Possible issue with BoundingFrustum

Hi all,

I am try to put AAA gunner AI into my engine, but having a problem.

I use an entity component system, so I created a AAAGunFOFComponent to hold the valid fields of fire for each weapon.

Weapons can have multiple fields of fire, you don’t want to shoot the tail off your own aircraft, or the bridge of your ship.

The component is defined as heading, max pitch, min pitch, max yaw and min yaw, (range is defined by the weapon)

From this I calculate the four corners in object space and then average them to get the far point of the view volume.

I then calculate a perspective matrix from the pitch and yaw ranges, and a view matrix from the position and target.

These two give me a BoundingFrustum I can use to check for valid targets.

It almost works.

The bounding frustum is rubbish, I am not sure why.

An image can show what I mean better than a lot of words

The white line is the guns forward vector.
The red line is the target vector
The yellow the bounding frustum.

The component has the following values

YawMin Float -45
YawMax Float 45
PitchMin Float -10
PitchMax Float 75
BaseHeading Float 90
Hook String ShellStart_51
GunType String AAA\Oerlikon20mm
RoundType Int 0
Mesh String Head50_x
AmmoType String AAA\aa20mm

The pitch range is 10 degrees below horizontal to 75 degrees above, you can clearly see that does not match the display.

Here is the relevant code

                float x_range = sf.YawMax - sf.YawMin;
                float y_range = sf.PitchMax - sf.PitchMin;
                float aspect_ratio = x_range / y_range;

                Matrix p = Matrix.CreatePerspectiveFieldOfView(MathHelper.ToRadians(x_range), aspect_ratio, near, far);
                Matrix l = Matrix.CreateLookAt(start, start + target, Vector3.Up);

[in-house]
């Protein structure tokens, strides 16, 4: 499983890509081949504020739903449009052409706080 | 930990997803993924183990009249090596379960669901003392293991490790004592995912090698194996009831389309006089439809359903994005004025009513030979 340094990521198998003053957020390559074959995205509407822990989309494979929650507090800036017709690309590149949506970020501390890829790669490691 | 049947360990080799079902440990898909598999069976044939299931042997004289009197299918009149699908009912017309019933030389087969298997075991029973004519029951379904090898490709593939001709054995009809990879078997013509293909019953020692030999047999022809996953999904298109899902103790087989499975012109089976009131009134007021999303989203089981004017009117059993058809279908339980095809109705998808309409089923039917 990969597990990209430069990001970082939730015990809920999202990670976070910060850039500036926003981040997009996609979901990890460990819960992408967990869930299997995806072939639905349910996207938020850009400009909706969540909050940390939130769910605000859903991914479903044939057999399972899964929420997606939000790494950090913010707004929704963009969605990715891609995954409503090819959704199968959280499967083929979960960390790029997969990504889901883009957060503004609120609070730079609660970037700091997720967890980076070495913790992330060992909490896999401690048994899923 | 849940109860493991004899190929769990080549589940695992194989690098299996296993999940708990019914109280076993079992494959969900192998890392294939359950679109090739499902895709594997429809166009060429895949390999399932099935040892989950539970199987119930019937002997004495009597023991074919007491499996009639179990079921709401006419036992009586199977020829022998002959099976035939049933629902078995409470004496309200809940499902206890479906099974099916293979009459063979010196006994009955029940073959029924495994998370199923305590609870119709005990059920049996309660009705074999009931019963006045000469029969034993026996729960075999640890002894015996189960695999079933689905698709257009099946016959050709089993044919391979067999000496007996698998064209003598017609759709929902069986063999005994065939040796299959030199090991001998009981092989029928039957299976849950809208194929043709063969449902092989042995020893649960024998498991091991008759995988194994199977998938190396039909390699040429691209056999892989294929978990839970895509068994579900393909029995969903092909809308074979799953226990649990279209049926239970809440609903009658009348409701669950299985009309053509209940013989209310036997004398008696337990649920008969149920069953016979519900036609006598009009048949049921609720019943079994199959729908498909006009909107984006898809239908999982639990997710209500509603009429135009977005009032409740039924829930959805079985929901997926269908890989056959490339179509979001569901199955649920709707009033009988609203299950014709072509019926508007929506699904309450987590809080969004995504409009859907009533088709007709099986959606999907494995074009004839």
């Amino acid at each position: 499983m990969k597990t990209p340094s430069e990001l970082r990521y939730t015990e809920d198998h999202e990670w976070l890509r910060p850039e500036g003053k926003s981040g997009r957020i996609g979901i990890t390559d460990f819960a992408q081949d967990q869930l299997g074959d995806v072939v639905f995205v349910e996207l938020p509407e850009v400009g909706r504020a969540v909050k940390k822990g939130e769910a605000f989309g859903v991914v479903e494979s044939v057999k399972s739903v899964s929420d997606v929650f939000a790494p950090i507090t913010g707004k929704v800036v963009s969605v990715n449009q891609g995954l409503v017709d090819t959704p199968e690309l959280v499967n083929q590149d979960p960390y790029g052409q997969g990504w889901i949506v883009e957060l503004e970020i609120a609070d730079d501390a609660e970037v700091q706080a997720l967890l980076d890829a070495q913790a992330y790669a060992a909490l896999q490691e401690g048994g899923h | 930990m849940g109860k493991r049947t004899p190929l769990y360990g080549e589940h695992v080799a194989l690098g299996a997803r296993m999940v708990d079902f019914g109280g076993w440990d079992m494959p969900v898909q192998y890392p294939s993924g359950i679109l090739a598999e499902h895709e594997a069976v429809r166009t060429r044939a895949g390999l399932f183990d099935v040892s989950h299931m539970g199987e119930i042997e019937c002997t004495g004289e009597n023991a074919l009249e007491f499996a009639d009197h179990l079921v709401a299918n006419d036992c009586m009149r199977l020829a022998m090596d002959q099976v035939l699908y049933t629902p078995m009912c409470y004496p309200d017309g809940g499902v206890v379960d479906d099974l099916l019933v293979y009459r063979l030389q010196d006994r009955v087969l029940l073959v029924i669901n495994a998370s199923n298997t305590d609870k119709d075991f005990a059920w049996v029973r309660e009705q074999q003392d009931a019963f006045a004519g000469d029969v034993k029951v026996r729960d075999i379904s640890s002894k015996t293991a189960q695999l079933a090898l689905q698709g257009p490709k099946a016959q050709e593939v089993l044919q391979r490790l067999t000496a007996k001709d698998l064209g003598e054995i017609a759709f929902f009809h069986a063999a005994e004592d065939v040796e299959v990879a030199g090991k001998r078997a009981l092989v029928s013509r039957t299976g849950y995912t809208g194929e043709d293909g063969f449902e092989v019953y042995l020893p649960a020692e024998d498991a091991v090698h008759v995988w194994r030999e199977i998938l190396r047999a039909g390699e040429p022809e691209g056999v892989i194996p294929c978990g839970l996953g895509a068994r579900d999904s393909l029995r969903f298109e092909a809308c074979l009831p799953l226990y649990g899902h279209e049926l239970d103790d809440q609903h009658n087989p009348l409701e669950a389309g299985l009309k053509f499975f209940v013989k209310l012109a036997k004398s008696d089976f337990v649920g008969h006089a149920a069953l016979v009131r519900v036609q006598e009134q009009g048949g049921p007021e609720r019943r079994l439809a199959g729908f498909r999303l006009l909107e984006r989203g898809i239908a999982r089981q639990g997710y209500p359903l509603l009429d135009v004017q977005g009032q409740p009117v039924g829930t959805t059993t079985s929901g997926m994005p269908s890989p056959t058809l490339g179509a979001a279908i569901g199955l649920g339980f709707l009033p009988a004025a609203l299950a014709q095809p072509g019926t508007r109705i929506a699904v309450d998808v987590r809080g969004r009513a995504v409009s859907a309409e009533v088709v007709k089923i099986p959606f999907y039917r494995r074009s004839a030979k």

frustrum = new BoundingFrustum(l * p);

Any ideas guys?


What’s wrong with the frustum ?
Seems to have the correct fov and aspect ratio and is looking along the target vector.

Your bounding frustrum is oriented towards the target because your lookat matrix is looking at the target. You want the frustrum to be looking at the center point between YawMin/YawMax and PitchMin/PitchMax.

float lookatYaw = (YawMin + YawMax) / 2;
float lookatPitch =  (PitchMin + PitchMax) / 2;

You then need to convert this to a vector and use that in your lookat matrix instead of target. Do you need help with that?

Another small problem is the aspect ratio. Aspect ratio is length / width, you can’t use the angles directly. aspect_ratio = tan(x_range / 2) / tan(y_range / 2)

It should go from below horizontal, it starts above the horizontal, to just below vertical, it goes past vertical.

Hi markus,

yes the aspect_ratio does look wrong thinking about it.

I already calculate the target point based on the yaw and pitch values… hmmm I will try calculating the target based on the average of the yaw and pitch and see if it is different.


With PitchMin=-10 and PitchMax=75 your lookat vector needs to have a pitch angle of 32.5 degrees. If it doesn’t have that, you know it’s wrong. It looks much steeper to me.

Thanks guys got it working, was a number of face palms all over the code.

Teach me to try and fit in some work while in a skype meeting…

The working code is

                    Vector3 end = new Vector3(0, 0, far);

                    float mid_yaw = MathHelper.ToRadians((sf.YawMax + sf.YawMin) / 2);
                    float mid_pitch = MathHelper.ToRadians((sf.PitchMax + sf.PitchMin) / 2);
                    Matrix tm = Matrix.CreateFromYawPitchRoll(mid_yaw, -mid_pitch, 0);
                    Vector3 target = Vector3.Transform(end, tm);
                    target = Vector3.Transform(target, mat);

                    float x_range = MathHelper.ToRadians(sf.YawMax - sf.YawMin);
                    float y_range = MathHelper.ToRadians(sf.PitchMax - sf.PitchMin);
                    float aspect_ratio = x_range / y_range;

                    Matrix p = Matrix.CreatePerspectiveFieldOfView(x_range, aspect_ratio, near, far);
                    Matrix l = Matrix.CreateLookAt(start, start + target, Vector3.Up);
                    frustrum = new BoundingFrustum(l * p);
                    state = GunState.Scanning;

You will notice a sprinkling of MathHelper.ToRadians in there that I kinda missed… idiot

I also realised that by forcing the end of the target vector to the max range of the weapon I was effectively flattening the vector, hence the rotation matrix instead of Math.Tan

Thanks guys